It is widely believed that intergroup and intragroup hostility are inversely related: that where there is external conflict there is unlikely to be internal strife, or where there is internal fighting there is unlikely to external wars. Thus individuals who are part of a group can experience an extraordinarily comforting feeling of mutual support from their group by focussing on a common enemy.
What does this mean for Organization Development?
Within groups both constructive and destructive conflict occurs, it is very important to accentuate the constructive conflict and minimize the destructive conflict. Conflict is bound to happen, but if used constructively need not be a bad thing.
Use constructive conflict by bringing up problems and alternative solutions (while still valuing others) allowing the group to work forward. While ‘conflict may involve interpersonal as well as task issues’, keeping a window open for dissent can prove very advantageous. On the other hand, there is evidence that an organizational culture of disrespect unproductively ‘generates a morass of politicking status games and infighting.
RCT can also provide an explanation for why competition over limited resources in organizations can present potentially harmful consequences in establishing successful organizational diversity and the establishment of organizational silos based on functions or teams.. RCT provides an explanation of this pattern because ingroup members are seen as competing for economic security, power, and prestige with the outgroup.
The second type of conflict is ‘domination of the outgroup by the ingroup,’ usually present in management versus employees or in a sales organization where customer service is seen as second fiddle to the sales teams. This occurs when different groups do not have equal status. If domination occurs, there are two responses the subordinate group may have. One is stable oppression, in which the subordinate group accepts the dominating group’s attitudes on some focal issue and sometimes, the dominant group’s deeper values to avoid further conflict. The second response that may occur is unstable oppression. This occurs when the subordinate group rejects the lower status forced upon them, and sees the dominating group as oppressive.
The dominant group then may view the subordinates’ challenge as either justified or unjustified. If it is seen as unjustified, the dominant group will likely respond to the subordinates’ rebellion with hostility. If the subordinates’ rebellion is viewed as justified, the subordinates are given the power to demand change. The use of employee opinion surveys can give permission to employees to challenge management dominance.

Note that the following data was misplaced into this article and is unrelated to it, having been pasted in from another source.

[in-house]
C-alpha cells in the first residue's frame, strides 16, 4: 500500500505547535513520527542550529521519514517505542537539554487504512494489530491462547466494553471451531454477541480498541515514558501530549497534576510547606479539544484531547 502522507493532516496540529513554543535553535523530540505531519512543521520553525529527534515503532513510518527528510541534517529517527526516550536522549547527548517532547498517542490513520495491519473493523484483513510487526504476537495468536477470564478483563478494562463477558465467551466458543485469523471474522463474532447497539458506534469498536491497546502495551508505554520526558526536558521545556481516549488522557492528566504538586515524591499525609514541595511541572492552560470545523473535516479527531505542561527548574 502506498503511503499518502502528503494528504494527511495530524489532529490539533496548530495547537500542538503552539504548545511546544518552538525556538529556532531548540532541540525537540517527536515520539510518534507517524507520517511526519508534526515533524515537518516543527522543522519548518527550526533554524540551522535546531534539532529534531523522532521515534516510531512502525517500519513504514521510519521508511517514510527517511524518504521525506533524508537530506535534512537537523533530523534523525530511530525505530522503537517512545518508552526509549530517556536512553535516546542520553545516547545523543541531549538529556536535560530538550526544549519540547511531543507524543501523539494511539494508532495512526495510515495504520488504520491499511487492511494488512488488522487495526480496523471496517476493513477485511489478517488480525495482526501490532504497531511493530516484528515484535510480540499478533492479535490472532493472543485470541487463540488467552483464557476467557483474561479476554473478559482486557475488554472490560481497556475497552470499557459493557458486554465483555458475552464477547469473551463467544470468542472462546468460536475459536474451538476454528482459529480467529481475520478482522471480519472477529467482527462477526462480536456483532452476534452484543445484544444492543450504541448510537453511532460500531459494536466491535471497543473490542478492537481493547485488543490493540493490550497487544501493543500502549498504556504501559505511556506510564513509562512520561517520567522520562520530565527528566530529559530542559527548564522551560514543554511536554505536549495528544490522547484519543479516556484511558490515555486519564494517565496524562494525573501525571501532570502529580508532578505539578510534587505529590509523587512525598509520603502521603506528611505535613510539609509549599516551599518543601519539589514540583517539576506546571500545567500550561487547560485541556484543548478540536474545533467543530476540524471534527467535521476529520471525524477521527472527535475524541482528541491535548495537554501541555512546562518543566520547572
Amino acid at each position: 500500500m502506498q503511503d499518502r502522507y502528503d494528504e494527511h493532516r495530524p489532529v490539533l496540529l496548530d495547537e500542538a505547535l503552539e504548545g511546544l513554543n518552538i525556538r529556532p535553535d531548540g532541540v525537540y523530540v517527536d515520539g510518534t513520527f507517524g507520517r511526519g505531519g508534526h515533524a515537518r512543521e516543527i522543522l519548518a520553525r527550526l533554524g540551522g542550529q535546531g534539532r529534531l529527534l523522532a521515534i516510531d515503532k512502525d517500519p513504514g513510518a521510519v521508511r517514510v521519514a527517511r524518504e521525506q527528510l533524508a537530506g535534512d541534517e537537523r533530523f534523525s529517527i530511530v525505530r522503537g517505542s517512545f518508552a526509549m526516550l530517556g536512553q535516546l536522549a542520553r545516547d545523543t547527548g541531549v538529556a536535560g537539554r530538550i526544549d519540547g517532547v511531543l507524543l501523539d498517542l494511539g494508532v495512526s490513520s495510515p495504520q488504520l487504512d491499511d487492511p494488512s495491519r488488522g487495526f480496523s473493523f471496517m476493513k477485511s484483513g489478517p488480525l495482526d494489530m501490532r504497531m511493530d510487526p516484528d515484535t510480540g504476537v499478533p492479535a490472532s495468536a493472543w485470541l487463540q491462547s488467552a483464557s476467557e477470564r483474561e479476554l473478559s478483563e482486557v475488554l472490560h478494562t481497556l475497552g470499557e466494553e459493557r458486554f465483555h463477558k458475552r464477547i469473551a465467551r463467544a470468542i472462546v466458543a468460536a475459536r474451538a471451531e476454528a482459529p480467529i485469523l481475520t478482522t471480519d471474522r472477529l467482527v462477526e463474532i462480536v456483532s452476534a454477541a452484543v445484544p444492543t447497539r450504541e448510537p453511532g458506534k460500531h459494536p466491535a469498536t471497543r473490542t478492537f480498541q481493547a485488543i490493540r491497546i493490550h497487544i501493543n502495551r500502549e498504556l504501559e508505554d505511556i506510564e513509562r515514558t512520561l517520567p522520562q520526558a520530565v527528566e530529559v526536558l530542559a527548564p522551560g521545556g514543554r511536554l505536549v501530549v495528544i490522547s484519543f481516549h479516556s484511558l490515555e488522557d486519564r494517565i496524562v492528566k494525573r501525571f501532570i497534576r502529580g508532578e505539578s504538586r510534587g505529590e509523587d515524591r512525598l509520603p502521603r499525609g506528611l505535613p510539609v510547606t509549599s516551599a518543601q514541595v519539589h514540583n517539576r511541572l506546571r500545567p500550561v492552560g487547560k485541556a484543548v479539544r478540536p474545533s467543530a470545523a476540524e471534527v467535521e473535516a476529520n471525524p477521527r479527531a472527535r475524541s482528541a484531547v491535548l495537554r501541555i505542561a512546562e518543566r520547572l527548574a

Task Conflict: Task conflict arises when intra-group members disagree on issues that are relevant to meeting shared goals. Effective groups and organizations make use of these conflicts to make plans, foster creativity, solve problems and resolve misunderstandings. However, people who disagree with the group do so at their own peril, even when their position is reasonable. Dissenters often receive a high level of animosity from other group members, are less well-liked, assigned low-status tasks, and are sometimes ostracized.
Process Conflict: Process conflict refers to disagreement over the methods or procedures the group should use in order to complete its tasks. It occurs when strategies, policies, and procedures clash. For example, some group members may suggest discussing conflicting ideas, while other group members prefer to put conflicting ideas to a vote. In essence, during procedural conflicts, group members disagree on how to disagree. Situations of procedural conflict can be preemptively minimized by adopting formal rules or policies that specify goals, decisional processes, and responsibilities.
Personal Conflict: Personal conflicts, personality conflicts, emotional conflicts, or relationship conflicts, are conflicts that occur when group members dislike one another. Personal dislikes do not always result in conflict, but people often mention their negative feelings toward another group member when complaining about their groups. Also, there is evidence that a large proportion of group conflicts are indeed personal conflicts. One study of high level corporate executives revealed that 40% of disputes were due to “individual enmity between the principals without specific reference to other issues” (Morrill, 1995, p. 69). Criticism, when one person evaluates another, or his/her work negatively, is one common cause of personal conflict.